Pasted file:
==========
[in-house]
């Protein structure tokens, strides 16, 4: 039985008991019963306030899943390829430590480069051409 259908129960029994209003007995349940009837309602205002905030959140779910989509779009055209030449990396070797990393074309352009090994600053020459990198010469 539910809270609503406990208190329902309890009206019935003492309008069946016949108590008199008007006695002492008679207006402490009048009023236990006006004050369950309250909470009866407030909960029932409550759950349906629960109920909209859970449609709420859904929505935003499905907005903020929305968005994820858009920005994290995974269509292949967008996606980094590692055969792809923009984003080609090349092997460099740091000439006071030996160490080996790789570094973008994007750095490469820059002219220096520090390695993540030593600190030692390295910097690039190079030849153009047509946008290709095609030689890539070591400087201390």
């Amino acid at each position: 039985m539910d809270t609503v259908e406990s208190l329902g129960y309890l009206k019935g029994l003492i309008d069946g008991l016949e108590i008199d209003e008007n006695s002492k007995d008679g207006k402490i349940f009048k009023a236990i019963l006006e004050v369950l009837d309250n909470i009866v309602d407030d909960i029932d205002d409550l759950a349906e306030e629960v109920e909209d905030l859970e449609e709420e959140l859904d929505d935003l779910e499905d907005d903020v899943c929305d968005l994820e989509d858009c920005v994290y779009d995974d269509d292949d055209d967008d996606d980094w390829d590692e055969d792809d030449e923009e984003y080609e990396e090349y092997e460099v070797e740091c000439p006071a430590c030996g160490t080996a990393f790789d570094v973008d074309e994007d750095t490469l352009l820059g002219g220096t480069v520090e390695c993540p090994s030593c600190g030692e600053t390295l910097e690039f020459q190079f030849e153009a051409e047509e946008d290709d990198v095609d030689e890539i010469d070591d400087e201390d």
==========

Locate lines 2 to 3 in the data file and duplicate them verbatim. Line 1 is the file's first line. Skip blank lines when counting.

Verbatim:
């Protein structure tokens, strides 16, 4: 039985008991019963306030899943390829430590480069051409 259908129960029994209003007995349940009837309602205002905030959140779910989509779009055209030449990396070797990393074309352009090994600053020459990198010469 539910809270609503406990208190329902309890009206019935003492309008069946016949108590008199008007006695002492008679207006402490009048009023236990006006004050369950309250909470009866407030909960029932409550759950349906629960109920909209859970449609709420859904929505935003499905907005903020929305968005994820858009920005994290995974269509292949967008996606980094590692055969792809923009984003080609090349092997460099740091000439006071030996160490080996790789570094973008994007750095490469820059002219220096520090390695993540030593600190030692390295910097690039190079030849153009047509946008290709095609030689890539070591400087201390």
């Amino acid at each position: 039985m539910d809270t609503v259908e406990s208190l329902g129960y309890l009206k019935g029994l003492i309008d069946g008991l016949e108590i008199d209003e008007n006695s002492k007995d008679g207006k402490i349940f009048k009023a236990i019963l006006e004050v369950l009837d309250n909470i009866v309602d407030d909960i029932d205002d409550l759950a349906e306030e629960v109920e909209d905030l859970e449609e709420e959140l859904d929505d935003l779910e499905d907005d903020v899943c929305d968005l994820e989509d858009c920005v994290y779009d995974d269509d292949d055209d967008d996606d980094w390829d590692e055969d792809d030449e923009e984003y080609e990396e090349y092997e460099v070797e740091c000439p006071a430590c030996g160490t080996a990393f790789d570094v973008d074309e994007d750095t490469l352009l820059g002219g220096t480069v520090e390695c993540p090994s030593c600190g030692e600053t390295l910097e690039f020459q190079f030849e153009a051409e047509e946008d290709d990198v095609d030689e890539i010469d070591d400087e201390d």